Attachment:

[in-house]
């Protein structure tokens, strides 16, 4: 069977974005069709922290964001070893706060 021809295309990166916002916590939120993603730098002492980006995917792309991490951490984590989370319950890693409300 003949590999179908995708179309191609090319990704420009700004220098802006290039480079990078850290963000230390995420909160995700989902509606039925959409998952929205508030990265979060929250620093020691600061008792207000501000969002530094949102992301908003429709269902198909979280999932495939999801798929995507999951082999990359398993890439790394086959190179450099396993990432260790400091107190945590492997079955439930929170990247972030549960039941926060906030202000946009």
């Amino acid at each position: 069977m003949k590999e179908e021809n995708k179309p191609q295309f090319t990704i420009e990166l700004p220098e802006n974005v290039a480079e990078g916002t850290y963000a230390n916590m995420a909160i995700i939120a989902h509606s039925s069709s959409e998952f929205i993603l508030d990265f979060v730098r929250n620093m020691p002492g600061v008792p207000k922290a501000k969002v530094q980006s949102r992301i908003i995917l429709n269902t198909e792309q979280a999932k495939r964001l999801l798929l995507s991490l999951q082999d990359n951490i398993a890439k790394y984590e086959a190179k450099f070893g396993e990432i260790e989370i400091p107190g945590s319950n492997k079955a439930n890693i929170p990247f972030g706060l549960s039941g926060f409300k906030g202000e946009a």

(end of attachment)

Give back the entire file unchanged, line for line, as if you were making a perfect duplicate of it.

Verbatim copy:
[in-house]
């Protein structure tokens, strides 16, 4: 069977974005069709922290964001070893706060 021809295309990166916002916590939120993603730098002492980006995917792309991490951490984590989370319950890693409300 003949590999179908995708179309191609090319990704420009700004220098802006290039480079990078850290963000230390995420909160995700989902509606039925959409998952929205508030990265979060929250620093020691600061008792207000501000969002530094949102992301908003429709269902198909979280999932495939999801798929995507999951082999990359398993890439790394086959190179450099396993990432260790400091107190945590492997079955439930929170990247972030549960039941926060906030202000946009």
């Amino acid at each position: 069977m003949k590999e179908e021809n995708k179309p191609q295309f090319t990704i420009e990166l700004p220098e802006n974005v290039a480079e990078g916002t850290y963000a230390n916590m995420a909160i995700i939120a989902h509606s039925s069709s959409e998952f929205i993603l508030d990265f979060v730098r929250n620093m020691p002492g600061v008792p207000k922290a501000k969002v530094q980006s949102r992301i908003i995917l429709n269902t198909e792309q979280a999932k495939r964001l999801l798929l995507s991490l999951q082999d990359n951490i398993a890439k790394y984590e086959a190179k450099f070893g396993e990432i260790e989370i400091p107190g945590s319950n492997k079955a439930n890693i929170p990247f972030g706060l549960s039941g926060f409300k906030g202000e946009a």